Grand Reopening celebrations will be held the last weekend in January leading up to the 38th Anniversary of the Challenger accident on January 28th. It will include:

  • Friday, January 26th from 10:30 a.m. to noon: A private event with state and local officials, McAuliffe Center staff, FSU administrators, and the President and CEO at Challenger Center.
  • Saturday, January 27th from 11 a.m. to 4 p.m.: An open house for the community to tour the new space, take in a show at the Planetarium, enjoy a Performance of Octave of Light, with Multiverse Lecture Series, and explore the Challenger Learning Center stations and labs under the direction of the Center's flight directors.
  • Sunday, January 28th from 11 a.m. to 1 p.m.: The community is invited to take part in a day of remembrance, which will be focused on Christa and the rest of the Challenger Crew. A moment of silence will be held at 11:39 a.m., which is the exact time of the accident. An original piece of music composed by David Ibbett and written in honor of Christa will also be performed.  

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About the Christa McAuliffe Center for Integrated Science Learning

The Christa McAuliffe Center is a vibrant educational facility established in 1986 to honor the legacy of the first teacher in space, Framingham State University alumna Christa McAuliffe ‘70. Today, the Center functions as a hub for much of the University's informal STEM education activity and outreach serving students and educators across the Commonwealth of Massachusetts and beyond. Since 1994, the Center has been serving between more than 12,000 K-16 students every year.  The Center hosts the only Challenger Learning Center in Massachusetts, a digital planetarium and an exhibit hall. Framingham State is the first higher education institution to integrate a Challenger Learning Center on its campus.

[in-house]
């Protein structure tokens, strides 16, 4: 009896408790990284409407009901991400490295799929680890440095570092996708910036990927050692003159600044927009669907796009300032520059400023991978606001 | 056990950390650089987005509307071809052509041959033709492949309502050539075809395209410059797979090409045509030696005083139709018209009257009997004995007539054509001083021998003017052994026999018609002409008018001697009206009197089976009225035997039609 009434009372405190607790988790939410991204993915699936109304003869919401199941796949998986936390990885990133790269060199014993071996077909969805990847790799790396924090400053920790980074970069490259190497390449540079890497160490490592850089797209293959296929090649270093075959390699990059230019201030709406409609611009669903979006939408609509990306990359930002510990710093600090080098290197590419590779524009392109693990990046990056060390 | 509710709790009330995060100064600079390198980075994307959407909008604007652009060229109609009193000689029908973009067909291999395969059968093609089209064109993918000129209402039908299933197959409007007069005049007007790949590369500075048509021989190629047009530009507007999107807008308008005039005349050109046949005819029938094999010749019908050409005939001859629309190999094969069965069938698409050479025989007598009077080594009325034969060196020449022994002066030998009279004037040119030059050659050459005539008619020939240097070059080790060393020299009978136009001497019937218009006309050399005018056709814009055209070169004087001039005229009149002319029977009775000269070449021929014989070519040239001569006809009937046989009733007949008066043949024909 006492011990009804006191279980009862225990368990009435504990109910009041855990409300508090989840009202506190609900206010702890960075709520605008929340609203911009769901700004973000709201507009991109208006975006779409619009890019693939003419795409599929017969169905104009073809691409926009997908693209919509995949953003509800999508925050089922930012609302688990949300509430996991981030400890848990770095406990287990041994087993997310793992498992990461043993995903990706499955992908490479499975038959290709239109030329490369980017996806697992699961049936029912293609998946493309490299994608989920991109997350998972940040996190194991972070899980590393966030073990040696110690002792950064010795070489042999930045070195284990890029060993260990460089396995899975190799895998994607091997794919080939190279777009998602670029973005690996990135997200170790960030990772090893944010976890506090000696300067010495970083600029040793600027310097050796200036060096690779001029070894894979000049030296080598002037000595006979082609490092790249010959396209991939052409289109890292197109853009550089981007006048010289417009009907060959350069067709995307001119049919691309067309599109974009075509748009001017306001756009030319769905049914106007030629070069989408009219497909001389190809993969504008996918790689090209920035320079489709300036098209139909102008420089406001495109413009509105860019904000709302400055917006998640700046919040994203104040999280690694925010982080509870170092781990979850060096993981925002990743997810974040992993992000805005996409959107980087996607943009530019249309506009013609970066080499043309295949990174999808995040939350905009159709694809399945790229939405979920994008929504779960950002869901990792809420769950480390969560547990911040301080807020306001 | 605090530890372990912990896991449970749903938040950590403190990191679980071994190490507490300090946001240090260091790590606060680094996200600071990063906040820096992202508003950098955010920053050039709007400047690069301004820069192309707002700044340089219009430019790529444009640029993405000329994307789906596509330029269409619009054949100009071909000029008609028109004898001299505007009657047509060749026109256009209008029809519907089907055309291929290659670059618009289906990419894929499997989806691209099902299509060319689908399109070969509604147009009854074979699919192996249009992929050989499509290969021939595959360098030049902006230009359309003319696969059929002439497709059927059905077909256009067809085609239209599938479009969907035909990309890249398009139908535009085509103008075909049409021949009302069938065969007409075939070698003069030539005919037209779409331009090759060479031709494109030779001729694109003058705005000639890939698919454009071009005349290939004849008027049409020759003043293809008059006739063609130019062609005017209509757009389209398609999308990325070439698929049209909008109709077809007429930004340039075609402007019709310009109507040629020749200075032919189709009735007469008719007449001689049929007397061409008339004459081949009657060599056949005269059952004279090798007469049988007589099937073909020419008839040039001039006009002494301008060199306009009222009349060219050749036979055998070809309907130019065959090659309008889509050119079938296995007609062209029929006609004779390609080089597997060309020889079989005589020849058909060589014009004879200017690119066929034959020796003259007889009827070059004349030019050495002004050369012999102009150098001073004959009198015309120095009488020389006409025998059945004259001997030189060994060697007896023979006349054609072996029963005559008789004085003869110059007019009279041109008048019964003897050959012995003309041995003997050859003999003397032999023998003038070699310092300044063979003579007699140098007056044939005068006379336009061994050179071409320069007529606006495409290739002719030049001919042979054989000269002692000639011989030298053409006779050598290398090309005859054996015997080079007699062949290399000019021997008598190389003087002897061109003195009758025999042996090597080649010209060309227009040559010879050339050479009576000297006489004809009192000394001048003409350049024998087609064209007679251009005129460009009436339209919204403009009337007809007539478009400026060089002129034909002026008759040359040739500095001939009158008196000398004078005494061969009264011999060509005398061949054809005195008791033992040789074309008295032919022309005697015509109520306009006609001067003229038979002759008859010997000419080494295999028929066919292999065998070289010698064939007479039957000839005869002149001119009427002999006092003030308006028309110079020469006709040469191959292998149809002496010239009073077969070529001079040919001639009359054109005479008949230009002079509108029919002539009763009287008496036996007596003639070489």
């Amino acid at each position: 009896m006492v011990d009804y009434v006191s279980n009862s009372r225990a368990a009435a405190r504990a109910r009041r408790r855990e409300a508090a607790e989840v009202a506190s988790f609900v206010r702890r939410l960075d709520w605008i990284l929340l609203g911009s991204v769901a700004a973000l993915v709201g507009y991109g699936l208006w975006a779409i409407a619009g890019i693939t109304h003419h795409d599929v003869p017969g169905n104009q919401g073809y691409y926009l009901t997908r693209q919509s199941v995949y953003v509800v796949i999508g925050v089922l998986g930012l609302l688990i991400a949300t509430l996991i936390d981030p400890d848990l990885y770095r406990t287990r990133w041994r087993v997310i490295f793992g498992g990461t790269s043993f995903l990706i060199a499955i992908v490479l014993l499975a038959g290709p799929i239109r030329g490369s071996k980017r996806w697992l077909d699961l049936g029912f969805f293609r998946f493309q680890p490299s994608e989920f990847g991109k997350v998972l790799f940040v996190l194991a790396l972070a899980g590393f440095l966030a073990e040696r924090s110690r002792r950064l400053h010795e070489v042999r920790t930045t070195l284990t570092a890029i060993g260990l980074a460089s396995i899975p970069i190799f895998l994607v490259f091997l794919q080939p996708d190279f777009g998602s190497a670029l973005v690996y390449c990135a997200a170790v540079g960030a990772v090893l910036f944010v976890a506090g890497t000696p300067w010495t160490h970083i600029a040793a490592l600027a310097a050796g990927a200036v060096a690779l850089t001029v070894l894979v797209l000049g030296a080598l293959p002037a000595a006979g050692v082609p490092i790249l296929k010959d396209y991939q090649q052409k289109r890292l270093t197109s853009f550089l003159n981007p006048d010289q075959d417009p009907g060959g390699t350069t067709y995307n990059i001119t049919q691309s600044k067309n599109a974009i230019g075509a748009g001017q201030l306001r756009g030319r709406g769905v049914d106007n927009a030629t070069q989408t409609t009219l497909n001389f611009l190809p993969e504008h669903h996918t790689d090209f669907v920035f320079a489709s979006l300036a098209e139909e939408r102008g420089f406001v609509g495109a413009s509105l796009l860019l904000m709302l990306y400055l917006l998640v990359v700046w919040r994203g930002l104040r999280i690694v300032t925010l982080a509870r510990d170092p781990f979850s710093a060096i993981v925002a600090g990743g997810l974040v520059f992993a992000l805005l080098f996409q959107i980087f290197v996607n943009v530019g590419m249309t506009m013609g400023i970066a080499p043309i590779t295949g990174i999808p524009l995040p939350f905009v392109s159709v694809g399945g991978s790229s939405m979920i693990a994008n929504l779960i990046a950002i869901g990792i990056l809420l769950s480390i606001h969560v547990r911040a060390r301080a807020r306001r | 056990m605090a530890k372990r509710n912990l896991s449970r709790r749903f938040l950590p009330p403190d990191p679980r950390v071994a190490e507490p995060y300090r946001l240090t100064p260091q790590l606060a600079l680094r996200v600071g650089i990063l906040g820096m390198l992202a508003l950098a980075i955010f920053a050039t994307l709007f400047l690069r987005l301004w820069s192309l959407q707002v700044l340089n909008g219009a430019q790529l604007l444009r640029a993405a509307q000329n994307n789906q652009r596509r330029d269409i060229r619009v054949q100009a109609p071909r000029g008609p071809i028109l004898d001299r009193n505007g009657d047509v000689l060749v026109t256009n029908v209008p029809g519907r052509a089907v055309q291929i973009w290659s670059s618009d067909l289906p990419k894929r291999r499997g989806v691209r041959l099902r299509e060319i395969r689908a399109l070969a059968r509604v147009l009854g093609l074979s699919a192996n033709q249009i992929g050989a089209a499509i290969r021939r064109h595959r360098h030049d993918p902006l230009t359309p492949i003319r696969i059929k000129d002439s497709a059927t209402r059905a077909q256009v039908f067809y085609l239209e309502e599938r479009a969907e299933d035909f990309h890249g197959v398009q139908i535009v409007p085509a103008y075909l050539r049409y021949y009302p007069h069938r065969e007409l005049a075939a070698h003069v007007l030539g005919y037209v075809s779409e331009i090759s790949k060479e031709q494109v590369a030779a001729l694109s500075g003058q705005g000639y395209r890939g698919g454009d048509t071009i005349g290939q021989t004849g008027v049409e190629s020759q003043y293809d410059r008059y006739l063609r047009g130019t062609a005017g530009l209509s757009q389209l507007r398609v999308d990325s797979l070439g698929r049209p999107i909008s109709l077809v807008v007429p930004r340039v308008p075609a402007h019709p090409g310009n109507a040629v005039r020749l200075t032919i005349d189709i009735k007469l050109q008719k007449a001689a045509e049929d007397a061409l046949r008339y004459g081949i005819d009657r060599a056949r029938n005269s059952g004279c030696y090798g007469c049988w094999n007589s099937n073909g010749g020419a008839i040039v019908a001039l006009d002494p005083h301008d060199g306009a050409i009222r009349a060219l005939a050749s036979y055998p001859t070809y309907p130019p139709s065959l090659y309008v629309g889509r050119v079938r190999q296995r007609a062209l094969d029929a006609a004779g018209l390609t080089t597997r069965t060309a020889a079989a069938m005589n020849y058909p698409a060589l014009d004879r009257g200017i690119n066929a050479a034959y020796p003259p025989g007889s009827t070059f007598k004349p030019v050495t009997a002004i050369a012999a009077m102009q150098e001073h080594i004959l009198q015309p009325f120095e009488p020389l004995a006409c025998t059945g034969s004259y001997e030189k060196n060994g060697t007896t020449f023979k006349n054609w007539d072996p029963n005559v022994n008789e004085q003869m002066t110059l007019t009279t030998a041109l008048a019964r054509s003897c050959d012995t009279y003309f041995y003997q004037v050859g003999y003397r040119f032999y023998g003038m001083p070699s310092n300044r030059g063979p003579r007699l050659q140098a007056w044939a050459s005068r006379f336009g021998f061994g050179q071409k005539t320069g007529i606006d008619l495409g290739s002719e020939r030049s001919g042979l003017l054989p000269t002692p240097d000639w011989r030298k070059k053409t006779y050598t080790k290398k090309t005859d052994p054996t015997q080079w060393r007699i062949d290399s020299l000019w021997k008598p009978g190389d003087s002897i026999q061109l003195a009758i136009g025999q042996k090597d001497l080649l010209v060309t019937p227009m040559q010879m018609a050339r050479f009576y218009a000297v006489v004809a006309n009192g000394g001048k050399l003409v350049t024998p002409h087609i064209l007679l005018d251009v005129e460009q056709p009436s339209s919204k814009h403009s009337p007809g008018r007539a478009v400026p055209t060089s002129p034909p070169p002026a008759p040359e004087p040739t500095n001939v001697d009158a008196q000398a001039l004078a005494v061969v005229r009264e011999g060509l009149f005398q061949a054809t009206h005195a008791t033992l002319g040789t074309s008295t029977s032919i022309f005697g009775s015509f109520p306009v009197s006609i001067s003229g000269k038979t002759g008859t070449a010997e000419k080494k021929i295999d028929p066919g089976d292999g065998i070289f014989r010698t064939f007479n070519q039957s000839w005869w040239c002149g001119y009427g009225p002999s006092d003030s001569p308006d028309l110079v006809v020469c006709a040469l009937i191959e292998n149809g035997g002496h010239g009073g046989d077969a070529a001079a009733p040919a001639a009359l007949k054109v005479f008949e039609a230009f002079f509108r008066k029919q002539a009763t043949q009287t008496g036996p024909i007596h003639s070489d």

About the Challenger Center

As a leader in science, technology, engineering, and math (STEM) education, Challenger Center provides more than 250,000 students annually with experiential education programs that engage students in hands-on learning opportunities. These programs, delivered in Challenger Learning Centers and classrooms, strengthen knowledge in STEM subjects and inspire students to pursue careers in these important fields. Challenger Center was created by the Challenger families to honor the crew of shuttle flight STS-51-L. For more information about Challenger Center, please visit or connect on Instagram, FacebookTwitter, and LinkedIn

About Framingham State University

Framingham State University was founded in 1839 as the nation’s first public university for the education of teachers. Since that time, it has evolved into a vibrant, comprehensive liberal arts institution offering small, personalized classes on a beautiful New England campus. Today, the University enrolls more than 6,000 students with 58 undergraduate and graduate degree programs in the arts, humanities, sciences, social sciences and professional fields. As a State College and University (SCU), Framingham State prides itself on quality academic programs, affordability, and commitment to access for all qualified students.